Finally managed to get some photographs loaded from the Cornwall trip - well the first 208 anyway. There are still a lot more to go, but it is a start ...
A bit of History ....
The church's patron saint is St Winwaloe who was a 6th century hermit on the Breton coast. He founded and was the first abbot of the monastery of Landévennec in Britanny and is buried there.
According to O.J. Padel, Winnow and Wednack are both diminutive forms of Winwaloe, and with the addition of the Middle Cornish word To (= Thy) becomes Towednack. There are other Winwaloe foundations in Cornwall, e.g. Landewednack, Gunwalloe, and he is also known in East Anglia. St Winwaloe's day is March 3rd, hence the East Anglian jingle:
First comes David, then comes ChadThe 13th century church was probably built on the site of a Celtic hermitage rather than to serve a village. With St Ives it was the daughter church of Lelant.
Then comes Winnoe, roaring like mad.
|Towednack Parish Church|
Legend has it that once the tower had reached its present height, subsequent building work carried out during the day was destryed by the Devil during the hours of darkness. In due course the frustrated masons abandoned the task and hence there are no pinnacles - a feature that makes it unique in Penwith. The tower staircase is unusual, springing from the north-west angle of the nave within the church itself.
The only entrance is the South Porch giving access to the South Aisle, the Nave, and the Chancel.
The Arcade consists of five four-centred arches supported on three octagonal pillars.
The Nave and parts of the North wall are Norman. There was once a gallery at the West end of the nave. The South Aisle was added in 1460 and the Tower in 1500.
The Chancel Arch dates from the late 13th-14th century, and is unique in West Cornwall.
The Altar is on of the most striking features of the church, being rough hewn from a solid block of granite. It has five crosses incised at the centre and four corners (representing the five wounds of Christ).
It is late Norman and was probably thrown out at the Reformation which required that altars be of wood. At the beginning of the 20th century, the late H. Dunstan, Churchwarden, found it forming part of the wall at nearby Churchtown Farm. A faculty was obtained for its restoration and use in 1934. There can be few altars in the West Country of such antiquity.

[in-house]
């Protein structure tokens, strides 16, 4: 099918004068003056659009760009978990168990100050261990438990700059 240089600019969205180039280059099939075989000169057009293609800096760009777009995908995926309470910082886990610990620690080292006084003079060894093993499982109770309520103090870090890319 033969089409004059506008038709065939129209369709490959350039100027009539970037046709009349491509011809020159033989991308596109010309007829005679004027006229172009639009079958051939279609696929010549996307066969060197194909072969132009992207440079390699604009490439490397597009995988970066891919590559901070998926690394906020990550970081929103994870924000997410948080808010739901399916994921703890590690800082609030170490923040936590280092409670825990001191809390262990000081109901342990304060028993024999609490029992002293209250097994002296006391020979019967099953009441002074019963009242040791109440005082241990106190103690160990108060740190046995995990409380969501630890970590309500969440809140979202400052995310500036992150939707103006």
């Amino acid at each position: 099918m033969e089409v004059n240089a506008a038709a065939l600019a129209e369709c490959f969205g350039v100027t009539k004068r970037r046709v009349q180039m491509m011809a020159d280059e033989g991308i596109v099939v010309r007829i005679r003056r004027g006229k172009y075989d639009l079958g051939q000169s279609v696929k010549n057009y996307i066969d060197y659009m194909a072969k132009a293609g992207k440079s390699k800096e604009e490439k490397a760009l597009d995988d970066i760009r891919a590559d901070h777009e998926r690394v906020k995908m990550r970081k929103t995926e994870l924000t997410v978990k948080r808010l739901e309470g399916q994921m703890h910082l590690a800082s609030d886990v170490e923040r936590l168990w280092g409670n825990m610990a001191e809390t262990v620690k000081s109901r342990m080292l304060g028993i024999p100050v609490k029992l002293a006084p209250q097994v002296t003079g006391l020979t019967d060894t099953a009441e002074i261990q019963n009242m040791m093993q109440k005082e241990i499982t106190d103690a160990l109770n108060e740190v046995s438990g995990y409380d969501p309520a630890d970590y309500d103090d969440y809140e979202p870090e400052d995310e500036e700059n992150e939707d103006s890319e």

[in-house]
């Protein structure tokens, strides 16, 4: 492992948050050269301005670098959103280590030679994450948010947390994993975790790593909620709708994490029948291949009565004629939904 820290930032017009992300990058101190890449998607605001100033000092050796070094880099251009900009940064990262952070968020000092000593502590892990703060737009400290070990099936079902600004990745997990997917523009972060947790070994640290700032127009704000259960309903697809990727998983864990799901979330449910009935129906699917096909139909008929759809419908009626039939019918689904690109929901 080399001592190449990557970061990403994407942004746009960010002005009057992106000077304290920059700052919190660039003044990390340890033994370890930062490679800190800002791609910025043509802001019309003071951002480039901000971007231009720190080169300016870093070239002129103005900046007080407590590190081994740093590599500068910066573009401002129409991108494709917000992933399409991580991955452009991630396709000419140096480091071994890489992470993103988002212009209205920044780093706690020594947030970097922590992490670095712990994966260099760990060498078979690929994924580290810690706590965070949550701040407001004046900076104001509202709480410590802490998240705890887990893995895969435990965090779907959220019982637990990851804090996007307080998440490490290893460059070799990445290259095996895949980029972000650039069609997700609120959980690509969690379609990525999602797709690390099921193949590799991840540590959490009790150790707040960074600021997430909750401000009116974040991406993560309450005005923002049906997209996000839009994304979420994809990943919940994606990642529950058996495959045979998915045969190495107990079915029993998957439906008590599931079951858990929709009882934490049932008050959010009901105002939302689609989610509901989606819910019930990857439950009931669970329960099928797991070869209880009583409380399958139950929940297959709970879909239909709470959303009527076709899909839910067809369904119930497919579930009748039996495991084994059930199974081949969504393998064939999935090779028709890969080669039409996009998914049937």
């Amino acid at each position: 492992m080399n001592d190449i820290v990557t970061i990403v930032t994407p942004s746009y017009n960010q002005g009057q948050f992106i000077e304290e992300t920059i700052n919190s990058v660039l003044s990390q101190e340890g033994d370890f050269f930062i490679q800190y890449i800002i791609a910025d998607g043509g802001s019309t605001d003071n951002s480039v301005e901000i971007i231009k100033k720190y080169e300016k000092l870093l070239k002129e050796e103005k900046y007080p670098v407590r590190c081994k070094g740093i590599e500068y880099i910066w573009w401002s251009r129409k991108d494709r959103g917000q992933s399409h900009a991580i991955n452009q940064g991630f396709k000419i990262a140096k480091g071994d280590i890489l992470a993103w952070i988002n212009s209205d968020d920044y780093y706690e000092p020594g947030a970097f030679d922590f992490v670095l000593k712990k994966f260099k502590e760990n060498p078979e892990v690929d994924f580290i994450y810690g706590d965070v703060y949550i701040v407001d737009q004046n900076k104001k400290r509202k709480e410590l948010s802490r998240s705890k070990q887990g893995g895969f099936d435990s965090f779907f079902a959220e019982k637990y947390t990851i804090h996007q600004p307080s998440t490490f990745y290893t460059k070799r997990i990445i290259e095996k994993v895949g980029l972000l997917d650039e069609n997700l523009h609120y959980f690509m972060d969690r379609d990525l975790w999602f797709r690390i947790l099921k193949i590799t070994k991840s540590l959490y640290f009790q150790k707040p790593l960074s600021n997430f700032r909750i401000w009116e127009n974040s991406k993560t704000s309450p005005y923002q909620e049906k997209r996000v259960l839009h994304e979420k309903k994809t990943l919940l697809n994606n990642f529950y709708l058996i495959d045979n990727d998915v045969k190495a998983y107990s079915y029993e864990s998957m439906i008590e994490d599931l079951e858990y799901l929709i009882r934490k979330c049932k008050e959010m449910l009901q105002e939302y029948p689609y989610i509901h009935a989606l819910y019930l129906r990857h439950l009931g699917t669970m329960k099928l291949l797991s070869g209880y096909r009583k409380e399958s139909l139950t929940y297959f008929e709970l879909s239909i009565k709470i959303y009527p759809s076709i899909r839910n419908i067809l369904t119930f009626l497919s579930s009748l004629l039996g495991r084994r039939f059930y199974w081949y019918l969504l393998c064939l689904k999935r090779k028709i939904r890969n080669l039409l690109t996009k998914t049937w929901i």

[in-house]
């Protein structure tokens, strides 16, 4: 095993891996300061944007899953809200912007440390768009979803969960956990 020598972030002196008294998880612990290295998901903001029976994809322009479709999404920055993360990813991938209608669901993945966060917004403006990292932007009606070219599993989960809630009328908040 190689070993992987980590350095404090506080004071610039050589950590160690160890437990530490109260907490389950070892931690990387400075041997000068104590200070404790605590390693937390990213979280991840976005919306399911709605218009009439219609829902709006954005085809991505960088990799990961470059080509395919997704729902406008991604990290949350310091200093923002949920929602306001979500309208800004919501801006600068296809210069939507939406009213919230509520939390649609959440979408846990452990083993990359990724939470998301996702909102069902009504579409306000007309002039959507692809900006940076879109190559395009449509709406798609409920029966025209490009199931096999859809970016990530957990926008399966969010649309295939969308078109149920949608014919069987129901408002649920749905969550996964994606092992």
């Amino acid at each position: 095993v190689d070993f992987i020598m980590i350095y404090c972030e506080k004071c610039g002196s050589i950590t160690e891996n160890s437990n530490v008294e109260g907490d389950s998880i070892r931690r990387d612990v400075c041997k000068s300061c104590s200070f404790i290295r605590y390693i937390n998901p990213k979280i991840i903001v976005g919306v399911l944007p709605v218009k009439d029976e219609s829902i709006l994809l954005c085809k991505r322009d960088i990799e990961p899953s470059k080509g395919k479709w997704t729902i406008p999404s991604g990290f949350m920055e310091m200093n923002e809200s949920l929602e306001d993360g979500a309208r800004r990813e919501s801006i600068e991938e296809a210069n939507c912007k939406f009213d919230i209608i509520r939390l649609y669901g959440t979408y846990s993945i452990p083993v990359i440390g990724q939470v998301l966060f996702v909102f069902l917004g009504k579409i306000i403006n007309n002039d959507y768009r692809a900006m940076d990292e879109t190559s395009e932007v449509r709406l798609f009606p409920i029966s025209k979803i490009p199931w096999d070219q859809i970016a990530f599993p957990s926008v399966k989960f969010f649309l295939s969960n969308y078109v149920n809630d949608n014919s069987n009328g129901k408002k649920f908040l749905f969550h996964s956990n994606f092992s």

The font is a simple octagonal shape bearing the date 1720 and incised with the initials W.B. and J.R.
It is unusual in that the base is the inverted bowl of an earlier, undoubtably Norman, font.
Almost certainly in the past there were many finely carved bench ends. Only two remain and these were used to form a chancel seat on the North side of the altar. Both were stolen in 1997. However, a chance recognition of their description in the catalogue of a London auction house by a visitor to the church has ensured their recovery. They are now attached to the North wall of the nave.
They are of great interest. On each is carved in deep relief the profile of a gentleman in a high felt hat with sweeping curves, wearing moustaches and a pointed beard. One bears the lettering 'Matthew Trenwith' and the other 'James Trewhella', and both dated 1633.
Inside the South Porch is an interesting stone with an incised cross of the Celtic period, which is thought to be the shaft of a cross which stood nearby.
Over the porch is a Sundial bearing the inscription:
and Luna Time and
Tide doth hold.
|1869-1870||The church was extensively restored.|
|1880||The farmhouse behind the church was a public house and there used to be two in Nancledra, 'Ye Olde Inn' and 'Miner's Arms'. There were two at Cripplesease. 'The Engine' and 'The Wink'. 'The Engine' is the sole survivor.|
|1902||Towednack was constituted as a separate ecclesiastical parish from Lelant.|
|1923||The parish consisted of approximately 2400 acres. In that area there were once 22 tin mines and of these Giew was the last to close in 1923.|
|1931||A pair of gold bracelets was discovered in the course of farmwork at Amalveor Farm, about one mile due West of the church. They were declared Treasure Trove and dated to the middle Bronze Age, about 1000 BC. They can be seen in the British Museum, but copies can be seen in Penlee Art Gallery and Museum in penzance.|
|1933||Towednack was the first church in modern times to hold a service said in the Cornish Language.|
|1975||Towednack Church was used for the marriage and burial services in the BBC television series 'Poldark', and later for the film 'Penmarric'.|
|1987||There was a great Ecumenical Celtic Pilgrimage to Towednack to celebrate the connection of the church and the Abbey at Landevennac in Brittany. Thirteen hundred people attended including the Bishops of Truro and St Germans, the Roman Catholic Bishop of Plymouth, the Abbots of Landévennec and Buckfast, and the Methodist Chairman for Cornwall|
So back to the wedding...
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Old Time Religion
A stitch in time...
A stitch in time...